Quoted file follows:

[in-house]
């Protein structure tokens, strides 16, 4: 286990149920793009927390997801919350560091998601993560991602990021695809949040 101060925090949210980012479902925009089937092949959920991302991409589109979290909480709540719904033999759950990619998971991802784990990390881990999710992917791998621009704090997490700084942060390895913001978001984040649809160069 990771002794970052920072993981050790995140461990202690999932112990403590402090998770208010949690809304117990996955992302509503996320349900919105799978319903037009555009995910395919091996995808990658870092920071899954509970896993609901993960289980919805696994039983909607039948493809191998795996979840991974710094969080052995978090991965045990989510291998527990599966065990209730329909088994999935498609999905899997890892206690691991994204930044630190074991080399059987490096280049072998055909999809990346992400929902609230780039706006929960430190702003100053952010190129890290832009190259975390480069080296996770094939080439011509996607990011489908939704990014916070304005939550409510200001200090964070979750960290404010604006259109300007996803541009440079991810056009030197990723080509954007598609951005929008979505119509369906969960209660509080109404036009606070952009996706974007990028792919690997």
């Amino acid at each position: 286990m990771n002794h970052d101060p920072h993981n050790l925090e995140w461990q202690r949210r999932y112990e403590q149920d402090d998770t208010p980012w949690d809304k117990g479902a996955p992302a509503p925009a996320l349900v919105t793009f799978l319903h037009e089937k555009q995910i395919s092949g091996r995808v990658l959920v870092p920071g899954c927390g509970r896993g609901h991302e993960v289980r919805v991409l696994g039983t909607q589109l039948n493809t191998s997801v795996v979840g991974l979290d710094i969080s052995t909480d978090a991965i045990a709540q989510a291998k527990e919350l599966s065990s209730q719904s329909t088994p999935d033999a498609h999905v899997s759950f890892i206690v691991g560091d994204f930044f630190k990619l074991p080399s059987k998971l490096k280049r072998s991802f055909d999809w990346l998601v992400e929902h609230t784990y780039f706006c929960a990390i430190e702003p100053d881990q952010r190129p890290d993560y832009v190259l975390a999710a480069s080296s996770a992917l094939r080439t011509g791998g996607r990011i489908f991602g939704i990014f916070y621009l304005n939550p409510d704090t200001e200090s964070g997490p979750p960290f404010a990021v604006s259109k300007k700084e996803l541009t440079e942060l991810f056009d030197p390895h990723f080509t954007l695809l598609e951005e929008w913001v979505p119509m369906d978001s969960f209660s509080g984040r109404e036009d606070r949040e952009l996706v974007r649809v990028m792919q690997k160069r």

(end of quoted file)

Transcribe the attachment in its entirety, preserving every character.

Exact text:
[in-house]
């Protein structure tokens, strides 16, 4: 286990149920793009927390997801919350560091998601993560991602990021695809949040 101060925090949210980012479902925009089937092949959920991302991409589109979290909480709540719904033999759950990619998971991802784990990390881990999710992917791998621009704090997490700084942060390895913001978001984040649809160069 990771002794970052920072993981050790995140461990202690999932112990403590402090998770208010949690809304117990996955992302509503996320349900919105799978319903037009555009995910395919091996995808990658870092920071899954509970896993609901993960289980919805696994039983909607039948493809191998795996979840991974710094969080052995978090991965045990989510291998527990599966065990209730329909088994999935498609999905899997890892206690691991994204930044630190074991080399059987490096280049072998055909999809990346992400929902609230780039706006929960430190702003100053952010190129890290832009190259975390480069080296996770094939080439011509996607990011489908939704990014916070304005939550409510200001200090964070979750960290404010604006259109300007996803541009440079991810056009030197990723080509954007598609951005929008979505119509369906969960209660509080109404036009606070952009996706974007990028792919690997």
């Amino acid at each position: 286990m990771n002794h970052d101060p920072h993981n050790l925090e995140w461990q202690r949210r999932y112990e403590q149920d402090d998770t208010p980012w949690d809304k117990g479902a996955p992302a509503p925009a996320l349900v919105t793009f799978l319903h037009e089937k555009q995910i395919s092949g091996r995808v990658l959920v870092p920071g899954c927390g509970r896993g609901h991302e993960v289980r919805v991409l696994g039983t909607q589109l039948n493809t191998s997801v795996v979840g991974l979290d710094i969080s052995t909480d978090a991965i045990a709540q989510a291998k527990e919350l599966s065990s209730q719904s329909t088994p999935d033999a498609h999905v899997s759950f890892i206690v691991g560091d994204f930044f630190k990619l074991p080399s059987k998971l490096k280049r072998s991802f055909d999809w990346l998601v992400e929902h609230t784990y780039f706006c929960a990390i430190e702003p100053d881990q952010r190129p890290d993560y832009v190259l975390a999710a480069s080296s996770a992917l094939r080439t011509g791998g996607r990011i489908f991602g939704i990014f916070y621009l304005n939550p409510d704090t200001e200090s964070g997490p979750p960290f404010a990021v604006s259109k300007k700084e996803l541009t440079e942060l991810f056009d030197p390895h990723f080509t954007l695809l598609e951005e929008w913001v979505p119509m369906d978001s969960f209660s509080g984040r109404e036009d606070r949040e952009l996706v974007r649809v990028m792919q690997k160069r």